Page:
If we look at the year on year chart for manufacturing only, then again the annual rate of deceleration in manufacturing decreased. Of course this is basically good news, but we need to see first whether this is sustained or just a blip.
Perhaps the most revealing chart if the one for the all industry index itself. What we can see here is that December 2007 was a very bad month, while December 2006 was a very good one. So last months year on year number was unflatteringly low, and some bounce back was to be expected. Bottom line: we are still effectively contracting.
Tuesday, March 4, 2008
Basically, if you keep following this blog you will one day get to see when a process of sharp deceleration finally gets to "bottom out", but that day evidently has not yet arrived.
On another front the Swedish banking sector is evidently begining to notice the wear and tear associated with its exposure in the Baltics. We have already reported on the decision by Moody's Investors Service to cut its ratings for Estonian banks on concerns of "weakening asset quality due to high exposure to the cooling property market". Moody's assigned a negative outlook to Estonian banks, including AS Sampo Pank, fully owned by Danske Bank A/S, and Balti Investeeringute Grupi Pank AS. This followed hard on the heels of their decision on Jan. 18 to lower the outlook of AS Hansapank, the top Baltic lender and a fully owned unit of Swedbank AB, to ``negative'' from ``stable.'' Hansapank accounts for more than half of Estonia's banking industry assets.
At the end of last week, in a revealing article in the Financial Times entitled Uneasy Calm At Sweden's Banks, David Ibison argued that all is not as straightforward as it seems in Sweden's banking system, and one of the reasons it isn't is the exposure out in the Baltics.
At the same time, the share prices of two of the banks – SEB and Swedbank – have been hit hard over misplaced concerns over their exposure to the emerging Baltic markets of Latvia, Lithuania and Estonia. Particular attention is being paid to the depressed valuation of Swedbank, whose Baltic operations are conducted by Hansabank, a wholly owned subsidiary.
Fears of a sharp slowdown in the Baltics and a related contraction in bank lending to the housing market have sparked worries that Hansabank will suffer and that its problems could have a knock-on effect on Swedbank.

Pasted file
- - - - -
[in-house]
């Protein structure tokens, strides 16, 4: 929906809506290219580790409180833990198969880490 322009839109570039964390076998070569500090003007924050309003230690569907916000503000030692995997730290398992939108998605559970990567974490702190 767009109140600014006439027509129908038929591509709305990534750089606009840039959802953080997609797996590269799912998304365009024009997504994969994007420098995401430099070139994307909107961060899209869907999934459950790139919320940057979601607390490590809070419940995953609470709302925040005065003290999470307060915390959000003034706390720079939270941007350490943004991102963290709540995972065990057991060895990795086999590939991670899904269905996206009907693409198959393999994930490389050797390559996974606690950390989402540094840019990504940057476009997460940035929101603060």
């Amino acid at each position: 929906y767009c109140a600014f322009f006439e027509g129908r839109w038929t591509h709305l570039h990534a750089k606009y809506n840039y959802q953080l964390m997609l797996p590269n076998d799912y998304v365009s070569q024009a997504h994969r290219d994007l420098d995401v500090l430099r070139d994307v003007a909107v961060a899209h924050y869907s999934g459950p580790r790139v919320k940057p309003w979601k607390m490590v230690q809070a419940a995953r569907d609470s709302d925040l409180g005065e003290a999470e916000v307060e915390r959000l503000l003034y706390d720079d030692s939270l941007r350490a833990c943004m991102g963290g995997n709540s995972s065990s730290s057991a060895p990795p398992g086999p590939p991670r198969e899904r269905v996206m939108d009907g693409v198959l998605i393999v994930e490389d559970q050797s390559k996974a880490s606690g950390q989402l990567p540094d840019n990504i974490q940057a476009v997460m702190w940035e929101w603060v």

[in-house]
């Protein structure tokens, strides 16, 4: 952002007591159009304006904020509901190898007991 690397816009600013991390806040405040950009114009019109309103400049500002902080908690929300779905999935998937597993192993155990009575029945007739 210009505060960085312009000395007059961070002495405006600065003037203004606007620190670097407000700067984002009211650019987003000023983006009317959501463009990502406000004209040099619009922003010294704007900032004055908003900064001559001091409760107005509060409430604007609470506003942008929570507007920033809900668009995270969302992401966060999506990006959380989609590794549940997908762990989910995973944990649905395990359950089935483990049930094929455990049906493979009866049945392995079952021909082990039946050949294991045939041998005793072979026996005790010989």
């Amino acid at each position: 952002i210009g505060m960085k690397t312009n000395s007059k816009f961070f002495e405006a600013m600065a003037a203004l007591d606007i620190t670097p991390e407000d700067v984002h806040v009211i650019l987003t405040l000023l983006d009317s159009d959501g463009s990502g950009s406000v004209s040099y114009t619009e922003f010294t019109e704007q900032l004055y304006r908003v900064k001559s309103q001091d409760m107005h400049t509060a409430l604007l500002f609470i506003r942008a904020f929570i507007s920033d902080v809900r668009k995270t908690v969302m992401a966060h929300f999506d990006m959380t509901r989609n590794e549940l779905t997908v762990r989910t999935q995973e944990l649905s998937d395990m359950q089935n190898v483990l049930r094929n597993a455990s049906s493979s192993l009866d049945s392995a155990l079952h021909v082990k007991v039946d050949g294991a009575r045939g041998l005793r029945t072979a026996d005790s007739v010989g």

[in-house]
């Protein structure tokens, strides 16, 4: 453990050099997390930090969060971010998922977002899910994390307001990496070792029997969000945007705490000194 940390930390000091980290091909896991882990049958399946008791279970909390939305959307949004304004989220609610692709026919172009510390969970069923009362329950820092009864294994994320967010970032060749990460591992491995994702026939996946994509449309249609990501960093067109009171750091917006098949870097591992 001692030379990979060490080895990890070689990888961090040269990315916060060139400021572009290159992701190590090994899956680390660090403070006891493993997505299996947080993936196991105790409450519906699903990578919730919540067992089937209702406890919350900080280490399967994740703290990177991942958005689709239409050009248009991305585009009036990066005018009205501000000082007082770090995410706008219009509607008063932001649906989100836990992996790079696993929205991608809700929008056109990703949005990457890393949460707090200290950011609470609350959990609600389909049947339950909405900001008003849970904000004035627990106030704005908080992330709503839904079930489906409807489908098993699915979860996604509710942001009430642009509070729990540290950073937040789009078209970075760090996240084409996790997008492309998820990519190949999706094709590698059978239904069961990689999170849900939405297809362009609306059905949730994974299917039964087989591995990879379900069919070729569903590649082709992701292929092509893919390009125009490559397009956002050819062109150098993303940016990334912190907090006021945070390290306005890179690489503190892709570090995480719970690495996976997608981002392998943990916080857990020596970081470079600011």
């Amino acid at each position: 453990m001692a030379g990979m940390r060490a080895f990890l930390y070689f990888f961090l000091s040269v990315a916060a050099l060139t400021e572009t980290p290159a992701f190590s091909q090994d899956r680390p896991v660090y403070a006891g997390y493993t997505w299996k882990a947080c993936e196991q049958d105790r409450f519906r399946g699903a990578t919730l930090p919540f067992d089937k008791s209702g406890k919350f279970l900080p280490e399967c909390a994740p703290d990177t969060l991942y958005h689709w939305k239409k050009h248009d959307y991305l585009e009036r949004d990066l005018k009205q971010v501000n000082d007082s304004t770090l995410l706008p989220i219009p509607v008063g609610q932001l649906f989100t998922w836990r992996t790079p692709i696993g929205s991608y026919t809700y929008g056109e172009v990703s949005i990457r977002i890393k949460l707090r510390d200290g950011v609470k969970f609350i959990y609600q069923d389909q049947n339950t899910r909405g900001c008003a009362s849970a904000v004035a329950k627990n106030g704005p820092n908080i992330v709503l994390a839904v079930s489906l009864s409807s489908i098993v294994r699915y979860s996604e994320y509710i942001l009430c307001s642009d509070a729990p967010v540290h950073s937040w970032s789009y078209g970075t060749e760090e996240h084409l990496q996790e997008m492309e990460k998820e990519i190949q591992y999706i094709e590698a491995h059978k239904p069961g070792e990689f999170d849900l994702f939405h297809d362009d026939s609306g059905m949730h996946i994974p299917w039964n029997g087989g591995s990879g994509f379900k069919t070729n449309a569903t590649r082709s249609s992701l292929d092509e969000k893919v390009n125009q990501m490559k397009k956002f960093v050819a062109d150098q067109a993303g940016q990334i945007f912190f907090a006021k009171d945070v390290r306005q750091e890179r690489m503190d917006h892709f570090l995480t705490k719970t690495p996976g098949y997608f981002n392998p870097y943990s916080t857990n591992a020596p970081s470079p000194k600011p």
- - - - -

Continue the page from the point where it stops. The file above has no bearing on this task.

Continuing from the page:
At Swedbank's current price, Hansabank is valued at almost nothing, in spite of the fact there are no signs of problems with its Baltic loan book, which is well capitalised and where non-performing loans are well in hand.
Ronit Ghose, an analyst at Citigroup, said: "Hansabank has gone from a multiple in the mid teens to close to zero . . . The market is taking a negative view of these countries and of Swedbank's share price and is overlooking the positives."
Finally, and for those of you interested in comparative charts and urban legends, here is a retail sales comparison for Latvia and Estonia (Latvian retail sales actually declined slightly in January).
Now I mention urban legends here, since I think that in the Baltic context we have had two:
1/ The Baltic countries were so small that Nordic banks would have no difficulty keeping them supplied with funds, so there wasn't too much to worry about.
2/ Estonia was running along the same path as Latvia, only one year ahead (or was that behind?).
The first of these legends, as is shown by the material posted above, is now evidently false, the Nordic banks are now going to have to think very carefully about every move they make in the Baltics.
And the second also looks to me to be a bit ridiculous when you look at the two charts for retail sales movement, since what is striking is how similar they are, and given the level of external trade interlocking, and hence the dependence of export performance on internal demand in the other, this shouldn't surprise us terribly. Latvia's downturn is accelerating slightly more rapidly at this point than Estonia's, but the difference is secondary, and not one of substance. Certainly the credit crunch must have been applied at roughly the same moment last spring in both countries, and now a very similar process is working its way through the two systems. And in neither case, it seems, do the political authorities have any sort of coherent emergency "plan B" to deal with what is now an all too evident emerging eventuality.
And for those of you who are addicted to comparative charts, here is the latest EU economic sentiment indicator for the Baltic states. Here we can see that it is the case, Estonia did take off downwards rather earlier than Latvia, but Latvia has been fast catching up, while in the last couple of months sentiment in Estonia does seem to have stabilised. Whether or not this stabilisation constitutes an early indicator of "bottoming out" we will get to see over the next couple of months from the real data as it comes in. Certainly one to watch for. On the other hand it does seem that Lithuania WAS a "late developer" which is now also, and in its turn, in the process of catching up.